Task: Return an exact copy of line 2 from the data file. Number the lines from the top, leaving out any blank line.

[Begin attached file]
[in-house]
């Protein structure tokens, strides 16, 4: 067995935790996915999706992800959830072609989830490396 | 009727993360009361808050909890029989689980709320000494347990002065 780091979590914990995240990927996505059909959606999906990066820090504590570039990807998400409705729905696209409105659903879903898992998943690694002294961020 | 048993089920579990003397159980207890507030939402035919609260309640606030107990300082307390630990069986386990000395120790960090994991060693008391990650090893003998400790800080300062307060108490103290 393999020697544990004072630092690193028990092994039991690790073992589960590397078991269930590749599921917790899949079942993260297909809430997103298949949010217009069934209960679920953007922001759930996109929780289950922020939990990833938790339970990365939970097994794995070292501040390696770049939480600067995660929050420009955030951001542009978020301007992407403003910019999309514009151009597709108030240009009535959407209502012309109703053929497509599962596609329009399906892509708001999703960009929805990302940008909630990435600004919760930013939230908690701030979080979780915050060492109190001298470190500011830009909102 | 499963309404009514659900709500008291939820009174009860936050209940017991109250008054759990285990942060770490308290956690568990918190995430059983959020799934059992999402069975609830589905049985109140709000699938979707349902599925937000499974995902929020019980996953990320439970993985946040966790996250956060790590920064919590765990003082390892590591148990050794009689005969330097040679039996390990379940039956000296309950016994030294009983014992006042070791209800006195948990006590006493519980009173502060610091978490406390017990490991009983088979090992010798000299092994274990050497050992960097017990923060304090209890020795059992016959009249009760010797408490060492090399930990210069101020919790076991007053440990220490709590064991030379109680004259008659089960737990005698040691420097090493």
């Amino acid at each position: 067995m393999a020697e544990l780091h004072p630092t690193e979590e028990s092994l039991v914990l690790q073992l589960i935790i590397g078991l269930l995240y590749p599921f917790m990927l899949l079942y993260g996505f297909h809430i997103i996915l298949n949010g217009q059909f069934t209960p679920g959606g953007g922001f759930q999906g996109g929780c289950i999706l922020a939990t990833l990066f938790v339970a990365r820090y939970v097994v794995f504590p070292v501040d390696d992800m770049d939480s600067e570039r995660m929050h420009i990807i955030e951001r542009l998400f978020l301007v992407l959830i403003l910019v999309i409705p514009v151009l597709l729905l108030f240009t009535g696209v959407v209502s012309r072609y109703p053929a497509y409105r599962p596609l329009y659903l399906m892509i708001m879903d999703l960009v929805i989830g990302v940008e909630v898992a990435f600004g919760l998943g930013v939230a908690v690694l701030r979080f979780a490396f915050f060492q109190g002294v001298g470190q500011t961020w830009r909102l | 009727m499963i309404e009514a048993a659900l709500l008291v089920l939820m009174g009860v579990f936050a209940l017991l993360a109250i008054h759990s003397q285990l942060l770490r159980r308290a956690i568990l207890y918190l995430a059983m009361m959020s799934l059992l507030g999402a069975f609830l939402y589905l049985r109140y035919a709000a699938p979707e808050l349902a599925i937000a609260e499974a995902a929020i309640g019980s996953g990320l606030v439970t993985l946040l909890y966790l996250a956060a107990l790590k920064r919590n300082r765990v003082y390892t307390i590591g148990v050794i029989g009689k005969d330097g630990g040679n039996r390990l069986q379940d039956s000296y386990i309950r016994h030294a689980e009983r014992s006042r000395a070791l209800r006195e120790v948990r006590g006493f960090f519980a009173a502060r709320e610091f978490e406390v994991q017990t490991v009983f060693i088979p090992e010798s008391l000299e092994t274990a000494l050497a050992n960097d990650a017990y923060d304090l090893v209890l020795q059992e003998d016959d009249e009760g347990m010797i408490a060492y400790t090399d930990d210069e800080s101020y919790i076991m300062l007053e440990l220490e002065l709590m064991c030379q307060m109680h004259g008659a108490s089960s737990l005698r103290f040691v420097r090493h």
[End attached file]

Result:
């Protein structure tokens, strides 16, 4: 067995935790996915999706992800959830072609989830490396 | 009727993360009361808050909890029989689980709320000494347990002065 780091979590914990995240990927996505059909959606999906990066820090504590570039990807998400409705729905696209409105659903879903898992998943690694002294961020 | 048993089920579990003397159980207890507030939402035919609260309640606030107990300082307390630990069986386990000395120790960090994991060693008391990650090893003998400790800080300062307060108490103290 393999020697544990004072630092690193028990092994039991690790073992589960590397078991269930590749599921917790899949079942993260297909809430997103298949949010217009069934209960679920953007922001759930996109929780289950922020939990990833938790339970990365939970097994794995070292501040390696770049939480600067995660929050420009955030951001542009978020301007992407403003910019999309514009151009597709108030240009009535959407209502012309109703053929497509599962596609329009399906892509708001999703960009929805990302940008909630990435600004919760930013939230908690701030979080979780915050060492109190001298470190500011830009909102 | 499963309404009514659900709500008291939820009174009860936050209940017991109250008054759990285990942060770490308290956690568990918190995430059983959020799934059992999402069975609830589905049985109140709000699938979707349902599925937000499974995902929020019980996953990320439970993985946040966790996250956060790590920064919590765990003082390892590591148990050794009689005969330097040679039996390990379940039956000296309950016994030294009983014992006042070791209800006195948990006590006493519980009173502060610091978490406390017990490991009983088979090992010798000299092994274990050497050992960097017990923060304090209890020795059992016959009249009760010797408490060492090399930990210069101020919790076991007053440990220490709590064991030379109680004259008659089960737990005698040691420097090493």